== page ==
A Federal Appeals Court Just Sided With the Ohio GOP in a Voting Rights Case

By AJ Vicens

The decision reverses a lower court’s ruling.

A divided panel of judges on the 6th Circuit Court of Appeals ruled Tuesday that a lower court erred by reinstating Ohio’s “Golden Week,” a period when Ohio voters could register to vote and cast absentee ballots at the same time.

“This case presents yet another appeal (there are several pending in the Sixth Circuit alone) asking the federal courts to become entangled, as overseers and micromanagers, in the minutiae of state election processes,” reads the majority opinion written by Judge David McKeague. He added that Ohio is a “leader” compared with other states when it comes to early voting opportunities, and that the “undisputed factual record shows that it’s easy to vote in Ohio. Very easy, actually.”

The case, Ohio Democratic Party v. Husted, was filed after Republican state lawmakers introduced a host of voting restrictions in 2013, including the elimination of Golden Week and same-day voter registration. The Ohio Democratic Party, among others, sued in May 2015, arguing that the reductions violated the 14th Amendment and Section 2 of the Voting Rights Act, which prohibits discriminatory voting practices or procedures. A district court judge in Ohio agreed, ruling in May 2016 that the cuts impose “a modest, as well as a disproportionate, burden on African Americans’ right to vote.”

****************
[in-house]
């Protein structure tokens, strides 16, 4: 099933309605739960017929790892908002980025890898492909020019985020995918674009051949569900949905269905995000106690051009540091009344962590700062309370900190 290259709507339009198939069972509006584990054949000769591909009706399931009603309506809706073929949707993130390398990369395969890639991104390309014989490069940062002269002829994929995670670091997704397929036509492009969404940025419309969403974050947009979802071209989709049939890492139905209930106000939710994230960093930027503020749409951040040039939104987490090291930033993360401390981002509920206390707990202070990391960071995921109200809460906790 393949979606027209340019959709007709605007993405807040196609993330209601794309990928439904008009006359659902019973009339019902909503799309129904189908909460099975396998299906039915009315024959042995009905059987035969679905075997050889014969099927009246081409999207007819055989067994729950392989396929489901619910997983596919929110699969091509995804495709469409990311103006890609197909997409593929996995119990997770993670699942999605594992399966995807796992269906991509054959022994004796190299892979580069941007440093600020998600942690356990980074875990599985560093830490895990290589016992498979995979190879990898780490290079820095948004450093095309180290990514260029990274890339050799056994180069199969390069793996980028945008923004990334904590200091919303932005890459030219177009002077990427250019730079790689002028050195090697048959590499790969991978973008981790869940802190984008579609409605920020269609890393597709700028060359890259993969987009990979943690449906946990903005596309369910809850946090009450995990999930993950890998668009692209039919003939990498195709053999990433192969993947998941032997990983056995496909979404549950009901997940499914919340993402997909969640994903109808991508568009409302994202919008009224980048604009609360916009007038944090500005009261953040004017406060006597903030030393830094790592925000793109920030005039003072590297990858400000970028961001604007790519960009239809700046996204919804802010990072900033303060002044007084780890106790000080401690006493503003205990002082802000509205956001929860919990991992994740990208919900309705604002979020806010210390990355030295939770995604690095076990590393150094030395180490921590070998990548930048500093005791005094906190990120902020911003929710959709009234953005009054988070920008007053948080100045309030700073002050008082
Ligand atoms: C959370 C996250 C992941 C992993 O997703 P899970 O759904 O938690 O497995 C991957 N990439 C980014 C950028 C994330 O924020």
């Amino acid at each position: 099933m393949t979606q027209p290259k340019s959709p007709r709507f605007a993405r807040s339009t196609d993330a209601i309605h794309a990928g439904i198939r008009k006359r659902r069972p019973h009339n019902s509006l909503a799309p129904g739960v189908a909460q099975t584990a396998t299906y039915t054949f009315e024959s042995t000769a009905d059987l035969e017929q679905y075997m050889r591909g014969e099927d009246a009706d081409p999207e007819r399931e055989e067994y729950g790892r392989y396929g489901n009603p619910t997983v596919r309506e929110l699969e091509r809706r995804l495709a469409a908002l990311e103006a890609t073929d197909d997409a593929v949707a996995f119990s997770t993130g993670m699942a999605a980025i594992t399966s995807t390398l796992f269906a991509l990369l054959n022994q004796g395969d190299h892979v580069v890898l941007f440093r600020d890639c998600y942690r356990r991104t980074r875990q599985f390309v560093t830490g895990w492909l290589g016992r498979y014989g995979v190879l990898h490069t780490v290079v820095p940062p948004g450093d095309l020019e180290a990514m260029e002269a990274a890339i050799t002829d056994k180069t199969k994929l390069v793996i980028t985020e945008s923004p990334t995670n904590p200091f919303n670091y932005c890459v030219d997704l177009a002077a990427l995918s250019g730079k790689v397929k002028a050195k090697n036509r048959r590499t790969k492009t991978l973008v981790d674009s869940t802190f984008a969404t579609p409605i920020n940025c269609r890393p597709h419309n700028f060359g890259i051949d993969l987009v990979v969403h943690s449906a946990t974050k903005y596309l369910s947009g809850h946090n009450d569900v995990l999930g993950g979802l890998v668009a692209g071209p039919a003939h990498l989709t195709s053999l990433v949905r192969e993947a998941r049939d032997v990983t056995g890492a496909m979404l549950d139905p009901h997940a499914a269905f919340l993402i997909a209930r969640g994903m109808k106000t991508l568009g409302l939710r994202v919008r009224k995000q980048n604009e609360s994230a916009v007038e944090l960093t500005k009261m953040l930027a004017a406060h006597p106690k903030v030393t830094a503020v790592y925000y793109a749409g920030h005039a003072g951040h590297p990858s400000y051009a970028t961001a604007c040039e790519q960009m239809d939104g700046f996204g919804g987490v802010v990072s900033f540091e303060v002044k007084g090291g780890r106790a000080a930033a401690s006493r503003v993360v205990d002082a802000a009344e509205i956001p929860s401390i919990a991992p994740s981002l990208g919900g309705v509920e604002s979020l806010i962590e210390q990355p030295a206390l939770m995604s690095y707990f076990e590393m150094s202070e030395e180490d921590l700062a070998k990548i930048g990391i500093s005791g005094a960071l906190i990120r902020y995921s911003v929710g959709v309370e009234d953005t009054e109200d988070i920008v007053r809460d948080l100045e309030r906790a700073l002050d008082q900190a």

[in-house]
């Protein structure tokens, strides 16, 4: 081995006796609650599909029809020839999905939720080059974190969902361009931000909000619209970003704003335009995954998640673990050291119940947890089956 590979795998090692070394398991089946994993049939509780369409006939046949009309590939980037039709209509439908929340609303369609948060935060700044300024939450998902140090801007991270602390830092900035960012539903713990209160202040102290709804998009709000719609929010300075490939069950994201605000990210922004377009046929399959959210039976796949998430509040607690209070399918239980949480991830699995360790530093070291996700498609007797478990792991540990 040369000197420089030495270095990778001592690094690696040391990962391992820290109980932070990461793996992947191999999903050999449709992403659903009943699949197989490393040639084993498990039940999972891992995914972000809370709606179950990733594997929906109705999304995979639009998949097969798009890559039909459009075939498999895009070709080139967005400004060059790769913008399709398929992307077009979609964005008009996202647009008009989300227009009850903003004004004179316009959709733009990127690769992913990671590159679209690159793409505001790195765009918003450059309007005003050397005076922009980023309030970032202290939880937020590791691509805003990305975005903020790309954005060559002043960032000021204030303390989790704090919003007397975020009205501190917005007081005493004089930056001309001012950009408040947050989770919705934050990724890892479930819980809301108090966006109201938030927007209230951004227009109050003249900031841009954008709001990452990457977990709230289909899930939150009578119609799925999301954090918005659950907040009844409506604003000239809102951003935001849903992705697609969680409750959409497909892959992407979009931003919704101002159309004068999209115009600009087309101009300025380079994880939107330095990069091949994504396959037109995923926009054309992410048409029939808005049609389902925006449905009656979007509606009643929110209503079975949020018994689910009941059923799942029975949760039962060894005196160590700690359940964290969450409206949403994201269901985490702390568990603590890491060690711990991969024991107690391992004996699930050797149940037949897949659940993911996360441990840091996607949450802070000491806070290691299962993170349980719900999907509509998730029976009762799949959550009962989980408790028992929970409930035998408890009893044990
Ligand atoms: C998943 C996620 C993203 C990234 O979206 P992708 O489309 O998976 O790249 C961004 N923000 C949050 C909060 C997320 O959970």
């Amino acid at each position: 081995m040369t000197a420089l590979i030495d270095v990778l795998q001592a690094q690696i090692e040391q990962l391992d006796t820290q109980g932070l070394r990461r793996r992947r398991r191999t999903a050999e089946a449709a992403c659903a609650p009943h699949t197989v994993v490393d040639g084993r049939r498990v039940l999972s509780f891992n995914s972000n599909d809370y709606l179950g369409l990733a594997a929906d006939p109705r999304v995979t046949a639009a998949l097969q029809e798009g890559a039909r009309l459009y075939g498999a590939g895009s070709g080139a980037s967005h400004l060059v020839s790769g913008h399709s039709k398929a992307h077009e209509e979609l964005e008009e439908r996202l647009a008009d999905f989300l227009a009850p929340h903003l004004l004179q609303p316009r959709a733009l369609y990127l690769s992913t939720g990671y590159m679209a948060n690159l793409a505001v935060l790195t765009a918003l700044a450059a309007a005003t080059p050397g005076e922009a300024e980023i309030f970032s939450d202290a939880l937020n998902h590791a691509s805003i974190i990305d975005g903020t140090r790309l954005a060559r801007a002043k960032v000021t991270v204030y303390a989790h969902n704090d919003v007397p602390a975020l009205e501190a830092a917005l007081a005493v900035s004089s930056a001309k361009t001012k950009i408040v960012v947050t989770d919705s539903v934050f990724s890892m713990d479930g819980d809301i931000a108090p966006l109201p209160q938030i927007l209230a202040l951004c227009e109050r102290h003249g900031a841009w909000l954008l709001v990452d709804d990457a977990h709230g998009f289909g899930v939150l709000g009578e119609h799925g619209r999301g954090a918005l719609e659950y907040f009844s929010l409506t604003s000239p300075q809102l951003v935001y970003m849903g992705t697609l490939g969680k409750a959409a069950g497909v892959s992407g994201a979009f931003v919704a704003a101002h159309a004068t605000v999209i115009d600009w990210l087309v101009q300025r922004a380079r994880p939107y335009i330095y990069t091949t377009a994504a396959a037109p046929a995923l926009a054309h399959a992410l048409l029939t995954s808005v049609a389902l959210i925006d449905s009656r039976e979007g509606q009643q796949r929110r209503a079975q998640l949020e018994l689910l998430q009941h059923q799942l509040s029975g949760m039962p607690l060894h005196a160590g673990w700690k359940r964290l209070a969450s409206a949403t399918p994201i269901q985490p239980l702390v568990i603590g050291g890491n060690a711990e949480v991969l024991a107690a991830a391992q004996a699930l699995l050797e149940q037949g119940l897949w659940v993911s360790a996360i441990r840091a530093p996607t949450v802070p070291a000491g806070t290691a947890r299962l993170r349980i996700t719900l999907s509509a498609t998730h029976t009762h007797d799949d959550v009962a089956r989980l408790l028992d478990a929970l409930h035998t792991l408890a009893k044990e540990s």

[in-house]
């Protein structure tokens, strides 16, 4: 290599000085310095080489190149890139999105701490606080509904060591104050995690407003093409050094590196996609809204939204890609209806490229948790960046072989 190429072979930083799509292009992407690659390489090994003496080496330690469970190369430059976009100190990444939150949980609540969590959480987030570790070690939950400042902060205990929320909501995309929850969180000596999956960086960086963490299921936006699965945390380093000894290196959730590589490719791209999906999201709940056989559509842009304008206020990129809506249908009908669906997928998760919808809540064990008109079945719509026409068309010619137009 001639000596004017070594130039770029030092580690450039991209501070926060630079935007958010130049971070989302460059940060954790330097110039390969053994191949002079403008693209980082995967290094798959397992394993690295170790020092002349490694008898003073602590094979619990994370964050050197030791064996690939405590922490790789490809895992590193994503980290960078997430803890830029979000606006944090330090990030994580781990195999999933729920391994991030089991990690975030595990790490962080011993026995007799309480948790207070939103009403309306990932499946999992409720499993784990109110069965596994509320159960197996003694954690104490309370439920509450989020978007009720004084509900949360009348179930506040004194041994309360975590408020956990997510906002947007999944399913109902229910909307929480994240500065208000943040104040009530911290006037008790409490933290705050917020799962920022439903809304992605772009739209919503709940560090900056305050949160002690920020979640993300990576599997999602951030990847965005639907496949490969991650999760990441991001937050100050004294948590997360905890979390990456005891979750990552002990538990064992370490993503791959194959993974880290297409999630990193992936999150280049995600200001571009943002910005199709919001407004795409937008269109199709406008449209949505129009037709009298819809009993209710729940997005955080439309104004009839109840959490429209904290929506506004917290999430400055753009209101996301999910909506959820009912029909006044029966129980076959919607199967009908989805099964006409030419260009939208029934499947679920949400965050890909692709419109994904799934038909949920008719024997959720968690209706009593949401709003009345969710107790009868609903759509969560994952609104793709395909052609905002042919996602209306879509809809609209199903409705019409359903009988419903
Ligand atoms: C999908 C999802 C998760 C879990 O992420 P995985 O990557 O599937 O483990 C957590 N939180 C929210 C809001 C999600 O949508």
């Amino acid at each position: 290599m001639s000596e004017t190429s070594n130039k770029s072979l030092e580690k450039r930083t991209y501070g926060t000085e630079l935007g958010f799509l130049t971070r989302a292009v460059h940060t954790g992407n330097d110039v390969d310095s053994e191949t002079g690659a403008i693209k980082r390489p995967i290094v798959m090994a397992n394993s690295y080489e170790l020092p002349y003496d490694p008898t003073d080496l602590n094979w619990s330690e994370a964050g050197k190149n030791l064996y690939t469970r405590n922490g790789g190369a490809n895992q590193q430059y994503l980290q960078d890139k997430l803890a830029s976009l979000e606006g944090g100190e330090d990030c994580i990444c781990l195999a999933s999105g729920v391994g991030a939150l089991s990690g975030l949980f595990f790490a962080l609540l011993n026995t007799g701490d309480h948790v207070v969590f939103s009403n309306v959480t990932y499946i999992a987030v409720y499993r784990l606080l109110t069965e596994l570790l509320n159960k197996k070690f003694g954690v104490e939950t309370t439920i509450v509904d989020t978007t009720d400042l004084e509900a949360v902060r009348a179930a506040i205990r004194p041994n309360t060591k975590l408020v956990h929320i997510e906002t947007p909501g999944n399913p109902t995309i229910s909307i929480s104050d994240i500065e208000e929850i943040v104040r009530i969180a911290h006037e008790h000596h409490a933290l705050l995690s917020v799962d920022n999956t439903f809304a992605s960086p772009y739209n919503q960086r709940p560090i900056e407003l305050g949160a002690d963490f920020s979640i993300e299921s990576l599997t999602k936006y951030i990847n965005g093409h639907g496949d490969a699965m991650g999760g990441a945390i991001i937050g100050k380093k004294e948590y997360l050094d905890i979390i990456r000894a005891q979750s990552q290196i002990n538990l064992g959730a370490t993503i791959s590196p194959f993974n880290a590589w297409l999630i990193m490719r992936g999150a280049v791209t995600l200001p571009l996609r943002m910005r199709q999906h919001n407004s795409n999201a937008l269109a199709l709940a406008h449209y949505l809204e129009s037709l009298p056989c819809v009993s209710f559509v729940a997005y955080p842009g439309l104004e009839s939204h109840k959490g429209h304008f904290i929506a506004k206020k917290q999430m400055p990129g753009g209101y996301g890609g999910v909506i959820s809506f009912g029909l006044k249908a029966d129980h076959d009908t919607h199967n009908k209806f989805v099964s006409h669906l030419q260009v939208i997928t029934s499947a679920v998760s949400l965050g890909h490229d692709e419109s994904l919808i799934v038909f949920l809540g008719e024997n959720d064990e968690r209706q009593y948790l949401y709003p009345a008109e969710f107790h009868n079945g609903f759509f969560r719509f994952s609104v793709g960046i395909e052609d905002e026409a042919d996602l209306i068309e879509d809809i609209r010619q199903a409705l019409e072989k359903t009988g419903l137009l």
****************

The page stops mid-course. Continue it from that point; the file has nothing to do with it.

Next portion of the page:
Judge Jane Stranch, the one dissenting vote on the ruling, wrote that the majority opinion overturned a decision that was based on a 10-day bench trial that included more than 20 witnesses (8 of whom were experts) and produced a 120-page opinion that dismissed many of the claims by voting-rights advocates. But this decision acknowledged that the elimination of both Golden Week and same-day voter registration went too far, even as the lower court disagreed with other challenges to voting restrictions originally brought in the case. Judge Stranch noted that the trial included evidence that African Americans in Ohio used early in-person voting and Golden Week at higher rates than whites in 2008 and 2012, and that it demonstrated the importance of early voting for black voters because of factors including more limited overall access to transportation and less flexible work schedules than their white counterparts.

“A great deal of work underlies the district court’s conclusion on this important subject,” Stranch wrote. “Both that work and the substantial support found in the record stand in opposition to the majority opinion’s blithe assertion ‘that it’s easy to vote in Ohio. Very easy, actually.'”

Ohio Secretary of State Jon Husted, a Republican, celebrated Tuesday’s ruling:

No more ‘Golden Week’ for Ohio voters, court rules. Good news for election integrity in Ohio.

Marc Elias, one of the main Democratic lawyers working the case (and the attorney for Hillary Clinton’s presidential campaign, which was not a party to this case), tweeted: